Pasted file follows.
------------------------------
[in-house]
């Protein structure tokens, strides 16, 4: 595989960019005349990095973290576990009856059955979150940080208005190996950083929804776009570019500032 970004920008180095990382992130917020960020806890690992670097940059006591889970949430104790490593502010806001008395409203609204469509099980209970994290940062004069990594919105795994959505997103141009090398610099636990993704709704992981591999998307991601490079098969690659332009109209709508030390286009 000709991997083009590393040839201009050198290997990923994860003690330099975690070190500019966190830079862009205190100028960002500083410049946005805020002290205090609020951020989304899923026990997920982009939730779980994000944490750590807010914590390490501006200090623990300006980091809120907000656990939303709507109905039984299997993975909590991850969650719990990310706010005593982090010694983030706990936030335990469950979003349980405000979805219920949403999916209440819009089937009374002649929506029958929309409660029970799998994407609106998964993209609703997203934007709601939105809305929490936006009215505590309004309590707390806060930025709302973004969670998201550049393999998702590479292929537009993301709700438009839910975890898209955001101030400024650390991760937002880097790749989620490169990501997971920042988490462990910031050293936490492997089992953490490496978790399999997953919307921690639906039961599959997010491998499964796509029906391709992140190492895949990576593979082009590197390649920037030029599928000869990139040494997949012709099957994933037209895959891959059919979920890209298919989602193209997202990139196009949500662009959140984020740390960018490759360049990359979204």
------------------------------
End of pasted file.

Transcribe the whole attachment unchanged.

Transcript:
[in-house]
């Protein structure tokens, strides 16, 4: 595989960019005349990095973290576990009856059955979150940080208005190996950083929804776009570019500032 970004920008180095990382992130917020960020806890690992670097940059006591889970949430104790490593502010806001008395409203609204469509099980209970994290940062004069990594919105795994959505997103141009090398610099636990993704709704992981591999998307991601490079098969690659332009109209709508030390286009 000709991997083009590393040839201009050198290997990923994860003690330099975690070190500019966190830079862009205190100028960002500083410049946005805020002290205090609020951020989304899923026990997920982009939730779980994000944490750590807010914590390490501006200090623990300006980091809120907000656990939303709507109905039984299997993975909590991850969650719990990310706010005593982090010694983030706990936030335990469950979003349980405000979805219920949403999916209440819009089937009374002649929506029958929309409660029970799998994407609106998964993209609703997203934007709601939105809305929490936006009215505590309004309590707390806060930025709302973004969670998201550049393999998702590479292929537009993301709700438009839910975890898209955001101030400024650390991760937002880097790749989620490169990501997971920042988490462990910031050293936490492997089992953490490496978790399999997953919307921690639906039961599959997010491998499964796509029906391709992140190492895949990576593979082009590197390649920037030029599928000869990139040494997949012709099957994933037209895959891959059919979920890209298919989602193209997202990139196009949500662009959140984020740390960018490759360049990359979204």